One of the things parents in the United States often use to occupy children on long road trips are variations on the license plate game: seeing how many different state (or Canadian provincial or Mexican state) license plates each child can identify (in our family, if you passed a graveyard on your side of the car, you lost your license plates and had to start over). This may not make sense to some of my overseas readers, for I don't recall ever visiting any other country that allowed personally-customized license plates (in Germany, for example, plates are standardized as three-part numbers, with the first 1-3 letters signifying the area of registration (1 letter for the largest cities, 2 for smaller cities, and 3 for the smallest towns or regions), followed by two letters and three or four numbers).
Nowadays, license plates are still a big deal, but for a different reason: it seems as if everyone and his uncle has to have a customized, "vanity" license plate. I used to think that it was mainly California that was consumed with this craze, but Virginia is every bit as bad. The states love them because they can make extra money by charging an additional registration fee for a specialized theme license plate and/or personalized message; drivers love them because they offer a chance to (as Virginia's ad for the plates says) "drive your message home," ha, ha.
Some vanity plates are used as advertisements:
On a plumber's truck: NO DRIPS
On a heating contractor's truck: GET HEAT
Some reflect the owner's hobbies, preferences, or personal situation:
TIED UP (no comment, there).
COL RETD (obviously a retired colonel from one of the services).
DANCER (I like this person already).
Some of the best vanity plates make use of the theme of the license plate, or of the frame that holds it in place (which often carries a message or advertisement of its own):
I've seen a Virginia license plate with the City of Alexandria theme (a fully-rigged sailing ship) on a car with a rear-window sticker reading "US Navy, Retired": the plate read ARG M8Y.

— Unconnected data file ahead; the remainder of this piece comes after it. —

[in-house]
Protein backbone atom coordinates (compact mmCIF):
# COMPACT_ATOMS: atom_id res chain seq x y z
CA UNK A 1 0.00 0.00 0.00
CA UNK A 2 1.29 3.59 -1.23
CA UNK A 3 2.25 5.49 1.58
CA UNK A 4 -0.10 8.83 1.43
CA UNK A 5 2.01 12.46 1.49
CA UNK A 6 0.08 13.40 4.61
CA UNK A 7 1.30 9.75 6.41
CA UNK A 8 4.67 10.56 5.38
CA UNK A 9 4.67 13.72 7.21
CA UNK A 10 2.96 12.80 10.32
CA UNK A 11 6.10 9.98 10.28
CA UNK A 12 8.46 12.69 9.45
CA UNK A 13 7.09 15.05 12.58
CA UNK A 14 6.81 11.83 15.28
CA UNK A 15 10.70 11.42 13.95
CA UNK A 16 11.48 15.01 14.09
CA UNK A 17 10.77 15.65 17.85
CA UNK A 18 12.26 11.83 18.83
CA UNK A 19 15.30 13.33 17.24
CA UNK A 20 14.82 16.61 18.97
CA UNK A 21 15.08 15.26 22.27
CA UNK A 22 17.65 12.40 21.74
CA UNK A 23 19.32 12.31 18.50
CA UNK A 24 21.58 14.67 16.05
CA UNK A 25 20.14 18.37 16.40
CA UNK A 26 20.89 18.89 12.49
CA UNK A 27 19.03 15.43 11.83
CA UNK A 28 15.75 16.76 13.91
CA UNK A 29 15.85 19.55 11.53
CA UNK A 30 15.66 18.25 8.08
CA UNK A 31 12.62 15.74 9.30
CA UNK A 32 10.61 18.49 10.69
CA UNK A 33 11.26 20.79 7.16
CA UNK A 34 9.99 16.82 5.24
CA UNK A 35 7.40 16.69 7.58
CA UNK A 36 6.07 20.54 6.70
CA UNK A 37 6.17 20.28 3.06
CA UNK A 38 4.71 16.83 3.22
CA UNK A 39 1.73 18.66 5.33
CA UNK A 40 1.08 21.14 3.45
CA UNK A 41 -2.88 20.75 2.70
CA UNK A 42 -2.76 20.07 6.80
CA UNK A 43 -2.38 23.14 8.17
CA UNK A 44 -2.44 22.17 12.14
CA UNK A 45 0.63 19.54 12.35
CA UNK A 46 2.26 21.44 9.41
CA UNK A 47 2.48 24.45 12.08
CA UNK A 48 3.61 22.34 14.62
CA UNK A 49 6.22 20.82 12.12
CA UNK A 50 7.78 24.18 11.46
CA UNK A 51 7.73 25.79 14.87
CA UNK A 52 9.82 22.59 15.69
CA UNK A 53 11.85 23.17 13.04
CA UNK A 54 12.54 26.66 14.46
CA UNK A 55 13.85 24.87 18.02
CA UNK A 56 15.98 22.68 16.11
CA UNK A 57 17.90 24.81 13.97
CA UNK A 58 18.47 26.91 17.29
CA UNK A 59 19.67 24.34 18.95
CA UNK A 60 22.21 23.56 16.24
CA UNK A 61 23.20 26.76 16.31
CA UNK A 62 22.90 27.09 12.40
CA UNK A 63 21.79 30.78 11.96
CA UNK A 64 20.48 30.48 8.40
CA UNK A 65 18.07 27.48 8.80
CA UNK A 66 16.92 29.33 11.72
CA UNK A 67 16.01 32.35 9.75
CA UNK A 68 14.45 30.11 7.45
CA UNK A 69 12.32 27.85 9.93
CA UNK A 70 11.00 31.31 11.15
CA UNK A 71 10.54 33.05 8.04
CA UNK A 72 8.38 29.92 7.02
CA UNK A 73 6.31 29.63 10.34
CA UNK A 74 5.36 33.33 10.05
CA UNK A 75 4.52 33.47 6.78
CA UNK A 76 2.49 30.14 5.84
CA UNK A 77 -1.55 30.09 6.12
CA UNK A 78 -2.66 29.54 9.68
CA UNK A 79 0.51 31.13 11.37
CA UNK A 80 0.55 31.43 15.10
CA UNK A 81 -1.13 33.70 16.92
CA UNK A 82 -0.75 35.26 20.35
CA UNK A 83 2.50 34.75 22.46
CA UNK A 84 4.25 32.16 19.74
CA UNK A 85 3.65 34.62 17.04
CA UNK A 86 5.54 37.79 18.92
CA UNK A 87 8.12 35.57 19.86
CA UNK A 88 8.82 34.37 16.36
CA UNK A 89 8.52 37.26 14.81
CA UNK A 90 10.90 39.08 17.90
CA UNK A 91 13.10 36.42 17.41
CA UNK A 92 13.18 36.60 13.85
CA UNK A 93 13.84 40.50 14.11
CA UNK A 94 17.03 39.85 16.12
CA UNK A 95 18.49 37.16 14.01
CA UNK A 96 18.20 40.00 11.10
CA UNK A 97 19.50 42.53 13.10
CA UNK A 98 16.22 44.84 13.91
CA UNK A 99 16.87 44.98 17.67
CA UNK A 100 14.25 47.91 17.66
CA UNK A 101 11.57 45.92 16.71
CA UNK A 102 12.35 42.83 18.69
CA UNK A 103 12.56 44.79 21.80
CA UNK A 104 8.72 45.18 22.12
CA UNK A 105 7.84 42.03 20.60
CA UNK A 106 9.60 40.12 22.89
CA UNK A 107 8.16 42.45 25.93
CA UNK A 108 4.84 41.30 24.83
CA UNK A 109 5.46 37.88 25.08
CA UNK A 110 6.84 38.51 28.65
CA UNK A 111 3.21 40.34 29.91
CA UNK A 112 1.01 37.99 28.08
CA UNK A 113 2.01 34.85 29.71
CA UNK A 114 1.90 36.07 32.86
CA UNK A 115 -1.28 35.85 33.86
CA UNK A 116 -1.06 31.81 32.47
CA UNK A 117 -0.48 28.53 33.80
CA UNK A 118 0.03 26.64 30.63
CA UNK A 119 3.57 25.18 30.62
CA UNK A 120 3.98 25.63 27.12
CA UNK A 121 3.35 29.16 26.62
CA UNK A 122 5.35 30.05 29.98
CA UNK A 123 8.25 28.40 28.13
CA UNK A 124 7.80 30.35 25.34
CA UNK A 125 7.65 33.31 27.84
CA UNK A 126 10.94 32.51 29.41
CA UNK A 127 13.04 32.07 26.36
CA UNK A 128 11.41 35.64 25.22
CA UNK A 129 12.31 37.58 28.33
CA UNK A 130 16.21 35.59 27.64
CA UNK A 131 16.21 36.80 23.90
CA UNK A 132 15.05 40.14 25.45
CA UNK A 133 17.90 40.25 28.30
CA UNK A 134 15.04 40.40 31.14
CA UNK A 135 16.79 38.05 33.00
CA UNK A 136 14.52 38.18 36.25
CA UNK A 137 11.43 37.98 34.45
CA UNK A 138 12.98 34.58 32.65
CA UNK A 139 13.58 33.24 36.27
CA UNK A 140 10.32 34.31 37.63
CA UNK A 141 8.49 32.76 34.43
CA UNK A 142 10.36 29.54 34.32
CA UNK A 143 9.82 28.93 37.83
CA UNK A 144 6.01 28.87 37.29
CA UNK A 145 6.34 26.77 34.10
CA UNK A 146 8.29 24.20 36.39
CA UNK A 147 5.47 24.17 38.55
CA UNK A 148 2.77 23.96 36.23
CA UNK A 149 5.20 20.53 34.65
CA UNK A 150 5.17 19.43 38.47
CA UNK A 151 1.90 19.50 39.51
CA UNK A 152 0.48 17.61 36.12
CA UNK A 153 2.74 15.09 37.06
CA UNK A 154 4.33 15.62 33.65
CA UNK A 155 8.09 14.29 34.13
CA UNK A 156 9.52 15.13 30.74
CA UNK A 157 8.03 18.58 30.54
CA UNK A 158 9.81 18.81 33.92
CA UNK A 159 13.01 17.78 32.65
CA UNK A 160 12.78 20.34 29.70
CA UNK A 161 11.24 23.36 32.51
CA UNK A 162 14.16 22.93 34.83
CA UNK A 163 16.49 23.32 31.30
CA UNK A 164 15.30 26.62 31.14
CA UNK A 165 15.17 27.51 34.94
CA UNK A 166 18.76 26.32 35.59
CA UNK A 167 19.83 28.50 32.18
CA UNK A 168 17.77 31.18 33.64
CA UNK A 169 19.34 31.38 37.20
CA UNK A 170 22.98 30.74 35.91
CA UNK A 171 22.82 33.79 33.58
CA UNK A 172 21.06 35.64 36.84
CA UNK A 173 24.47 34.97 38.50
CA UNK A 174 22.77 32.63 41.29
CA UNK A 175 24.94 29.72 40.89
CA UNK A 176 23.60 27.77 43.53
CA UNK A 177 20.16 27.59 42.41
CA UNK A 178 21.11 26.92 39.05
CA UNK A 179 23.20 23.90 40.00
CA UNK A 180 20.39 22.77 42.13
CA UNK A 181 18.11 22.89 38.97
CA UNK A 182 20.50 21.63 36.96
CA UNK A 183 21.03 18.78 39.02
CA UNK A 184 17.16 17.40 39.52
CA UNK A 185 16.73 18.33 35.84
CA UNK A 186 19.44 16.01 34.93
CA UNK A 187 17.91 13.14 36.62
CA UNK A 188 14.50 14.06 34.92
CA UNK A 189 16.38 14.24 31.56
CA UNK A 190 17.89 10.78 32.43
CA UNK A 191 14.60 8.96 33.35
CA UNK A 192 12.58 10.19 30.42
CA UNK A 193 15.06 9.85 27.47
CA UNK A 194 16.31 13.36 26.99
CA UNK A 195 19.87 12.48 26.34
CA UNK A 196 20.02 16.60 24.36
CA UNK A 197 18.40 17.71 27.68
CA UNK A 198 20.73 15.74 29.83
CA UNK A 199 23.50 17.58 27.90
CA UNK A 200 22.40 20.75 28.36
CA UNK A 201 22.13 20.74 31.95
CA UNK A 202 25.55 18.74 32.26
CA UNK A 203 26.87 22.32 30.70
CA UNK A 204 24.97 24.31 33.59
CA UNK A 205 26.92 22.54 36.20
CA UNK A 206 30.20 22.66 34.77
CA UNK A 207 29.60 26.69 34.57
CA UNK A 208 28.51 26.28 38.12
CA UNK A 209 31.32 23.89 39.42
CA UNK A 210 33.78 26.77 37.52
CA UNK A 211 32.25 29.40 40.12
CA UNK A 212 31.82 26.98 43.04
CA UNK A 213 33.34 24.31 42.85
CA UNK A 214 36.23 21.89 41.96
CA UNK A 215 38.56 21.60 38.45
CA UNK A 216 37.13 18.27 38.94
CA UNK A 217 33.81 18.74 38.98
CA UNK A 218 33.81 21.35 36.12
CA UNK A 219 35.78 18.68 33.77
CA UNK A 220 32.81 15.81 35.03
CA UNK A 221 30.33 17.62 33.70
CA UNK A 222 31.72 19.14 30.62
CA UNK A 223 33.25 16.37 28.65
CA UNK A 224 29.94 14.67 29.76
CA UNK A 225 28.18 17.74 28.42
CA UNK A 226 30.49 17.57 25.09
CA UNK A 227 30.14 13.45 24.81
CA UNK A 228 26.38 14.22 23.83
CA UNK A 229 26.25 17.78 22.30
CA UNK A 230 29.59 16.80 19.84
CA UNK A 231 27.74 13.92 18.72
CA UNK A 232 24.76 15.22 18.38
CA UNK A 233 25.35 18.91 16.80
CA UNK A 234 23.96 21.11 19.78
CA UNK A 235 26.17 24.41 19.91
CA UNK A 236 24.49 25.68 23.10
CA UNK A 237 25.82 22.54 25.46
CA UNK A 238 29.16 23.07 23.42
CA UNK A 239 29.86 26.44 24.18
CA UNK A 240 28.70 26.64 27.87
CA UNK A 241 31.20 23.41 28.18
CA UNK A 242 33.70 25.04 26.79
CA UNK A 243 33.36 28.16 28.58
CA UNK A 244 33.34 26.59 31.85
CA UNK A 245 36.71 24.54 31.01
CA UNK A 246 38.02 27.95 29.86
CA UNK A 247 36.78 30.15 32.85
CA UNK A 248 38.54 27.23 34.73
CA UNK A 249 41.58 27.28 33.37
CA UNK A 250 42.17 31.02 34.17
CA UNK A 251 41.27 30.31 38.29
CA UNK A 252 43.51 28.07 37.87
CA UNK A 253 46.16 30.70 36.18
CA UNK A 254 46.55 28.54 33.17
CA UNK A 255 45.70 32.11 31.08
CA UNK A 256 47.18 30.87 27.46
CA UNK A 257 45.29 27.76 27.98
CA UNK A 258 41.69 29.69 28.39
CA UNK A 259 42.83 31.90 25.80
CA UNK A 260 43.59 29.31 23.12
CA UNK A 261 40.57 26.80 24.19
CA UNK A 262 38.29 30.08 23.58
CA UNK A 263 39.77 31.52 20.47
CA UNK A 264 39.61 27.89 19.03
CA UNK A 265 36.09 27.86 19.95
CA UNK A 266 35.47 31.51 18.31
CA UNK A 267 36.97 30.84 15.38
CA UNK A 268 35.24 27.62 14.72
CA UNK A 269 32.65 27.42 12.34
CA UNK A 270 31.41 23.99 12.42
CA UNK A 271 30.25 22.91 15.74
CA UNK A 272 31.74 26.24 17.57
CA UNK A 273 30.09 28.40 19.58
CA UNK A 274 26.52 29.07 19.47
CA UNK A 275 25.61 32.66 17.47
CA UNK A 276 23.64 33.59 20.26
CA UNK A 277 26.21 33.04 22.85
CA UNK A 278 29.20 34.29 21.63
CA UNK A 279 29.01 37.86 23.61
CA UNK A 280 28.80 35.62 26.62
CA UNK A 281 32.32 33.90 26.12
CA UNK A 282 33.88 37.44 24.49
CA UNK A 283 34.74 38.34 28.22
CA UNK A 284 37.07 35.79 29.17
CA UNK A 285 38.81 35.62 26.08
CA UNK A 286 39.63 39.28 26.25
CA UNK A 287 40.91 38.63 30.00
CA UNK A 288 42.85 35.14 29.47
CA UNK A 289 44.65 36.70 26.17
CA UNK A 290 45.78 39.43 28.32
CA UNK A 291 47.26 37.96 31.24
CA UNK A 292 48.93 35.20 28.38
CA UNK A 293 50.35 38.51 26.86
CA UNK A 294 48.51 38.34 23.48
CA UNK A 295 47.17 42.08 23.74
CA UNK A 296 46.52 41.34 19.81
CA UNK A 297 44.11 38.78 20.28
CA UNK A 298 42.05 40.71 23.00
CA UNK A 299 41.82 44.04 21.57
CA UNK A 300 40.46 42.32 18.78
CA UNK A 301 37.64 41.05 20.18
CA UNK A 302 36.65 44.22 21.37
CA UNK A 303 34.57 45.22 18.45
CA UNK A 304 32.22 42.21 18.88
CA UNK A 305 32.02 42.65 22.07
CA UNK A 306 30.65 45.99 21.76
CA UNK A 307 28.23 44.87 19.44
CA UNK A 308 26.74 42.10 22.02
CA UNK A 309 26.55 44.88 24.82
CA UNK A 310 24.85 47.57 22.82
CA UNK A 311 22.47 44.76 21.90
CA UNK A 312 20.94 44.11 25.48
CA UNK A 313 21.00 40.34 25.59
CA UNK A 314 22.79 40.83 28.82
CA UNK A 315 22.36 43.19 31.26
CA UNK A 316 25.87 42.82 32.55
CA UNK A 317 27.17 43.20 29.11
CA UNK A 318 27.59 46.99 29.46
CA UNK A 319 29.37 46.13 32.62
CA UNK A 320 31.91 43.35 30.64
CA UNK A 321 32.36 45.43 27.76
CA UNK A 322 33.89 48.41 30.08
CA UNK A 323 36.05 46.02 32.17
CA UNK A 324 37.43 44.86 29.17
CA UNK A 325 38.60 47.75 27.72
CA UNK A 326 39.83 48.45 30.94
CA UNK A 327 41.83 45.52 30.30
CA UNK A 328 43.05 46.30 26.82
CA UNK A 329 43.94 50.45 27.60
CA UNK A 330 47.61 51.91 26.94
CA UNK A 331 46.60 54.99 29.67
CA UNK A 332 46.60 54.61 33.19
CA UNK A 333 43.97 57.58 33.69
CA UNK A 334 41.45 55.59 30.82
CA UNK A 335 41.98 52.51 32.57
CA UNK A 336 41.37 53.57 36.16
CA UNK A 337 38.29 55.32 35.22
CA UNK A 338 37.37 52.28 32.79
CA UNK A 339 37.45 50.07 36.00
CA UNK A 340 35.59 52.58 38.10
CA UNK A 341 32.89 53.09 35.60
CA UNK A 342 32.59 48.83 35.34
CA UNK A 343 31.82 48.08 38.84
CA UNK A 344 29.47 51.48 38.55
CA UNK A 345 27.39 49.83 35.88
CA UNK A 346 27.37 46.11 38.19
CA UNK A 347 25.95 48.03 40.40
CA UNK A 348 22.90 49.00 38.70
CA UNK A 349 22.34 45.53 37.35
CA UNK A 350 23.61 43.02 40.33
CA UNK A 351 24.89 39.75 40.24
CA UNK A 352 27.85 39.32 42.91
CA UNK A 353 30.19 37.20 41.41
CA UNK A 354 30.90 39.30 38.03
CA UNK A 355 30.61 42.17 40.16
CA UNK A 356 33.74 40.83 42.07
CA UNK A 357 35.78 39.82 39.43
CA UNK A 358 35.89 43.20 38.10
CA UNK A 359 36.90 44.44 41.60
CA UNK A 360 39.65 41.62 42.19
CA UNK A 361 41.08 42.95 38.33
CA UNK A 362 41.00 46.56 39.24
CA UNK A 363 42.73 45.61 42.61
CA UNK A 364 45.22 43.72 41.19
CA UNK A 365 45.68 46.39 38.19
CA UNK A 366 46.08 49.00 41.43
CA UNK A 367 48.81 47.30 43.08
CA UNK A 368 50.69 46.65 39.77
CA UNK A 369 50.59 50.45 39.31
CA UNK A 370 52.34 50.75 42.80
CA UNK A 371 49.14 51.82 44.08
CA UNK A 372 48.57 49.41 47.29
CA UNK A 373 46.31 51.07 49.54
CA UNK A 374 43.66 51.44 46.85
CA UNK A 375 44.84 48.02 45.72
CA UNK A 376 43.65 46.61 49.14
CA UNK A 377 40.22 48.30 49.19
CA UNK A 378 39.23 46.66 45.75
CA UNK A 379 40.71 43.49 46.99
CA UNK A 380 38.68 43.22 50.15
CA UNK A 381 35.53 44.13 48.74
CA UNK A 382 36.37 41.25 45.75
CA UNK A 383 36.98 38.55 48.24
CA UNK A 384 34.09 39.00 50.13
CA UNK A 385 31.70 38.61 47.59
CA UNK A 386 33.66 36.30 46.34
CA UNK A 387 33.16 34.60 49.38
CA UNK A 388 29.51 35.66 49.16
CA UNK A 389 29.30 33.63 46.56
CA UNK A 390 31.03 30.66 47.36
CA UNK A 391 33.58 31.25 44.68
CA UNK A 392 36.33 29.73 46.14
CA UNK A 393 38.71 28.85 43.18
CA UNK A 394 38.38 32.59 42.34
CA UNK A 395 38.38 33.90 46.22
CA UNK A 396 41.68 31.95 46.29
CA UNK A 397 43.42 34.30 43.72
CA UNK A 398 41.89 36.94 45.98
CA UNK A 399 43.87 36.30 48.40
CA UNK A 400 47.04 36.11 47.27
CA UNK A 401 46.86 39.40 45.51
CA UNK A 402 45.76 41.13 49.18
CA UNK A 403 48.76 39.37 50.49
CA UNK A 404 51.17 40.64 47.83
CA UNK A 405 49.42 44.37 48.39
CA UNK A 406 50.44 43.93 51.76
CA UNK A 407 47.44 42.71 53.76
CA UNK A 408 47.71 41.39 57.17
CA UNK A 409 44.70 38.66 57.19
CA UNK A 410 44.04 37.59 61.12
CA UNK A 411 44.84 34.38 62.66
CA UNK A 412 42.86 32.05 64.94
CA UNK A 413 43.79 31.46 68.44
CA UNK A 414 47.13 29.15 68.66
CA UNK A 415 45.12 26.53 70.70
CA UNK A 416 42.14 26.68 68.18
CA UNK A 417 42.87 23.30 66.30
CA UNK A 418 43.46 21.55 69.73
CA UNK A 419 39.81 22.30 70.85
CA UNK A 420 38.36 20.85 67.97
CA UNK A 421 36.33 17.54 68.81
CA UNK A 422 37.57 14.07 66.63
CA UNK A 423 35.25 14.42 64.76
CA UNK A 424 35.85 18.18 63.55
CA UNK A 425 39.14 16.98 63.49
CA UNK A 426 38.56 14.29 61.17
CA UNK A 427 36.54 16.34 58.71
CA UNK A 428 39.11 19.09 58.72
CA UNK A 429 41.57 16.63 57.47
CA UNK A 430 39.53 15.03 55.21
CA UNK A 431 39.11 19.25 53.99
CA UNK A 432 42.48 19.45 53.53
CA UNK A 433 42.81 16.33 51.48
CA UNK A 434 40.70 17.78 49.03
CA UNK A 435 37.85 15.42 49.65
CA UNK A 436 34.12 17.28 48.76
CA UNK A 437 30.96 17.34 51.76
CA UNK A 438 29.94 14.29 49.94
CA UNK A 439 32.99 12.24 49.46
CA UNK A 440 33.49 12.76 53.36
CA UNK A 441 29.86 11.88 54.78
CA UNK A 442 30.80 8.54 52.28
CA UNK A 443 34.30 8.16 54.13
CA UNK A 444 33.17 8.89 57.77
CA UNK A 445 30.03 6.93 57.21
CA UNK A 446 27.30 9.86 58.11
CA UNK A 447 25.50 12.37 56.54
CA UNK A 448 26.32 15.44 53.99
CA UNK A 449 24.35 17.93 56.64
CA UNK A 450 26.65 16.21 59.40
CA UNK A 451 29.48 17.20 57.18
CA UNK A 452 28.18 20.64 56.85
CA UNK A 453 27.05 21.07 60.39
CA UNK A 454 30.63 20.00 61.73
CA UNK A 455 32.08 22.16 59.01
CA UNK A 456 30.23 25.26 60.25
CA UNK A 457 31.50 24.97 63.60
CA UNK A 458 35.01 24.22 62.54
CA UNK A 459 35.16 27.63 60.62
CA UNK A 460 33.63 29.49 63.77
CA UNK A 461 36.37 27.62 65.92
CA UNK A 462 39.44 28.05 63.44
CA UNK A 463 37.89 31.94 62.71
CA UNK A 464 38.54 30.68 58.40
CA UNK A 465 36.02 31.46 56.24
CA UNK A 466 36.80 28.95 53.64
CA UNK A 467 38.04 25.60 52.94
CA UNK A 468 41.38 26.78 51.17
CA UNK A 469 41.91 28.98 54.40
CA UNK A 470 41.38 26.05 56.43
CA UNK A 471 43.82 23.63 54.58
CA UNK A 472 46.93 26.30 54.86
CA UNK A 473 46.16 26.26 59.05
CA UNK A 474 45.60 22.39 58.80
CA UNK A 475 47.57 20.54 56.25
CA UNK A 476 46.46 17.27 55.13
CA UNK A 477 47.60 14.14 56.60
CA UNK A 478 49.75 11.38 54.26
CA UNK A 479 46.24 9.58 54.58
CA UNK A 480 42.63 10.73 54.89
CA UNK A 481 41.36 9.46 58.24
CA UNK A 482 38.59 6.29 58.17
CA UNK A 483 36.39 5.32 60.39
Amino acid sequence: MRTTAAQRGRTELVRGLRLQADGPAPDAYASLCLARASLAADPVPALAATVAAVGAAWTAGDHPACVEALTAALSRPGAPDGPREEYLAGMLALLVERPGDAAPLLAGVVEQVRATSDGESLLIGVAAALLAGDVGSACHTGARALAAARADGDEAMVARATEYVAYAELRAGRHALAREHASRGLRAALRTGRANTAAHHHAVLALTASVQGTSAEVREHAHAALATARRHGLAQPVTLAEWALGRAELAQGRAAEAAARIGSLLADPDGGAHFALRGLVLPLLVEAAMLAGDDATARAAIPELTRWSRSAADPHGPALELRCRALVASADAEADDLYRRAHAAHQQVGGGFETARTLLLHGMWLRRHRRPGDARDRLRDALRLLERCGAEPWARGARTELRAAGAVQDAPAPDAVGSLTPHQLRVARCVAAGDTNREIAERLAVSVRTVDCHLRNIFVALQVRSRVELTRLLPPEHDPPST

On a late-model Saturn sedan: the plate (sitting just above the word SATURN embossed on the rear panel) read RINGS OF.
But the all-time vanity license plate champion was this one from New York that featured a load of black humor: the frame holding the plate in place read US ARMY BOMB DISPOSAL, and the plate read OOPS BOOM.
I got to thinking about this topic when I read this article yesterday on the CNN website. It seems that some wealthy people in the United Arab Emirates (where, if memory serves, Random Magus blogs) with more money than good sense are spending enormous amounts of money to buy vanity plates consisting simply of the lowest possible number. According to the article, the numbers 5 and 7 have already been sold for the equivalent of $6.75 million and $2.97 million, respectively; next week, the number 1 is supposed to go on sale, and is expected to fetch an astronomical amount. The numbers 5 and 7 both belong to the same person, a stockbroker in Abu Dhabi, who notes that plate number 5 is on his bright red Rolls Royce...and cost more than ten times what the car did.
Just in case you were wondering what happens with all that money you spend on gas at the pump...
Before you ask, no, I don't have a vanity license plate...I'm too cheap. I have the plain old vanilla blue-on-white Virginia license plate on my car. Agnes has an "animal lover" theme plate on her car, but without a personal message...the plate itself costs an extra $25 on the annual registration; a personalized message would be another $25 or more.
For that kind of money, I'll just lean out the window and yell my message at other cars.
Have a good day. If you've seen a good vanity plate, let me know what it is.
More thoughts tomorrow.